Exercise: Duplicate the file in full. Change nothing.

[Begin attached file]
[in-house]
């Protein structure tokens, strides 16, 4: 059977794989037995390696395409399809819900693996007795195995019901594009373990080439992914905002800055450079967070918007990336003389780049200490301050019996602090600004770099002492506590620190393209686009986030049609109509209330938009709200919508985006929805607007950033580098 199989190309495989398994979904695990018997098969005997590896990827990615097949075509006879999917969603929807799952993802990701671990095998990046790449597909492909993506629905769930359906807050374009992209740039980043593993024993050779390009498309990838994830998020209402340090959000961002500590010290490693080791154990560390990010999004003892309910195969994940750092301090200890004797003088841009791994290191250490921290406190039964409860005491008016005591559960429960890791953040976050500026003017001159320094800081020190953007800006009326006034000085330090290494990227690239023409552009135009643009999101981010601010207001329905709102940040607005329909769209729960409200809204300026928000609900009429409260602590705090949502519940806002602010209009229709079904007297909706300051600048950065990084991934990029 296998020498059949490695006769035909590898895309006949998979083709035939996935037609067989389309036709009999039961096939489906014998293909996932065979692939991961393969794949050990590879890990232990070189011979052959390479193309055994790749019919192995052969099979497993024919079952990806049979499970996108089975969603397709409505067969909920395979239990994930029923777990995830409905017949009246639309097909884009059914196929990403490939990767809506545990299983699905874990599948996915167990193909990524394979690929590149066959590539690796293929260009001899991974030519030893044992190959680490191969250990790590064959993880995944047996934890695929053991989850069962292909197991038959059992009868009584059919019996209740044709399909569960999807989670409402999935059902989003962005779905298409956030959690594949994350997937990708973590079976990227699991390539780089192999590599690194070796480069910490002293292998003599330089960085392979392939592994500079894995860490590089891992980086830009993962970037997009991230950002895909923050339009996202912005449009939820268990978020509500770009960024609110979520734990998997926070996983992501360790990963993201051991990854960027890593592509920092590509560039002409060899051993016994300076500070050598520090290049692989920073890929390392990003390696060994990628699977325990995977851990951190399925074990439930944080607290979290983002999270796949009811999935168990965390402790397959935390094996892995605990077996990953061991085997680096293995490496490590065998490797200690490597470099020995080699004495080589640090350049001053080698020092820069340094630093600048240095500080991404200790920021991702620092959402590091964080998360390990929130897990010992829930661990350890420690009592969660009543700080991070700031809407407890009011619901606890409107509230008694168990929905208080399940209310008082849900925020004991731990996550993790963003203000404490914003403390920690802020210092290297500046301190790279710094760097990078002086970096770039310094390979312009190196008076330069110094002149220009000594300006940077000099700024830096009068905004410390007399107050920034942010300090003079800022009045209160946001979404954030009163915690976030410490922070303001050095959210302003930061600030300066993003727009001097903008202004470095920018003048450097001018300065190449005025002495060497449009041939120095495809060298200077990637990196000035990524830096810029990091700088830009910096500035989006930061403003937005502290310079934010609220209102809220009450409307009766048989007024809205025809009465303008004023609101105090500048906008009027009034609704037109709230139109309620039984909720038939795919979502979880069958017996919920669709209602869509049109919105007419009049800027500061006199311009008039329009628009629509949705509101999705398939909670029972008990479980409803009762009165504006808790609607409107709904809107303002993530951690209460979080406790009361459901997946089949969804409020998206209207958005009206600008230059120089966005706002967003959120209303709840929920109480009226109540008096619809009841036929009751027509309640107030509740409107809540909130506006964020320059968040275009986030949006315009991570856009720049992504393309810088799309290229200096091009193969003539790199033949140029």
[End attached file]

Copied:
[in-house]
């Protein structure tokens, strides 16, 4: 059977794989037995390696395409399809819900693996007795195995019901594009373990080439992914905002800055450079967070918007990336003389780049200490301050019996602090600004770099002492506590620190393209686009986030049609109509209330938009709200919508985006929805607007950033580098 199989190309495989398994979904695990018997098969005997590896990827990615097949075509006879999917969603929807799952993802990701671990095998990046790449597909492909993506629905769930359906807050374009992209740039980043593993024993050779390009498309990838994830998020209402340090959000961002500590010290490693080791154990560390990010999004003892309910195969994940750092301090200890004797003088841009791994290191250490921290406190039964409860005491008016005591559960429960890791953040976050500026003017001159320094800081020190953007800006009326006034000085330090290494990227690239023409552009135009643009999101981010601010207001329905709102940040607005329909769209729960409200809204300026928000609900009429409260602590705090949502519940806002602010209009229709079904007297909706300051600048950065990084991934990029 296998020498059949490695006769035909590898895309006949998979083709035939996935037609067989389309036709009999039961096939489906014998293909996932065979692939991961393969794949050990590879890990232990070189011979052959390479193309055994790749019919192995052969099979497993024919079952990806049979499970996108089975969603397709409505067969909920395979239990994930029923777990995830409905017949009246639309097909884009059914196929990403490939990767809506545990299983699905874990599948996915167990193909990524394979690929590149066959590539690796293929260009001899991974030519030893044992190959680490191969250990790590064959993880995944047996934890695929053991989850069962292909197991038959059992009868009584059919019996209740044709399909569960999807989670409402999935059902989003962005779905298409956030959690594949994350997937990708973590079976990227699991390539780089192999590599690194070796480069910490002293292998003599330089960085392979392939592994500079894995860490590089891992980086830009993962970037997009991230950002895909923050339009996202912005449009939820268990978020509500770009960024609110979520734990998997926070996983992501360790990963993201051991990854960027890593592509920092590509560039002409060899051993016994300076500070050598520090290049692989920073890929390392990003390696060994990628699977325990995977851990951190399925074990439930944080607290979290983002999270796949009811999935168990965390402790397959935390094996892995605990077996990953061991085997680096293995490496490590065998490797200690490597470099020995080699004495080589640090350049001053080698020092820069340094630093600048240095500080991404200790920021991702620092959402590091964080998360390990929130897990010992829930661990350890420690009592969660009543700080991070700031809407407890009011619901606890409107509230008694168990929905208080399940209310008082849900925020004991731990996550993790963003203000404490914003403390920690802020210092290297500046301190790279710094760097990078002086970096770039310094390979312009190196008076330069110094002149220009000594300006940077000099700024830096009068905004410390007399107050920034942010300090003079800022009045209160946001979404954030009163915690976030410490922070303001050095959210302003930061600030300066993003727009001097903008202004470095920018003048450097001018300065190449005025002495060497449009041939120095495809060298200077990637990196000035990524830096810029990091700088830009910096500035989006930061403003937005502290310079934010609220209102809220009450409307009766048989007024809205025809009465303008004023609101105090500048906008009027009034609704037109709230139109309620039984909720038939795919979502979880069958017996919920669709209602869509049109919105007419009049800027500061006199311009008039329009628009629509949705509101999705398939909670029972008990479980409803009762009165504006808790609607409107709904809107303002993530951690209460979080406790009361459901997946089949969804409020998206209207958005009206600008230059120089966005706002967003959120209303709840929920109480009226109540008096619809009841036929009751027509309640107030509740409107809540909130506006964020320059968040275009986030949006315009991570856009720049992504393309810088799309290229200096091009193969003539790199033949140029």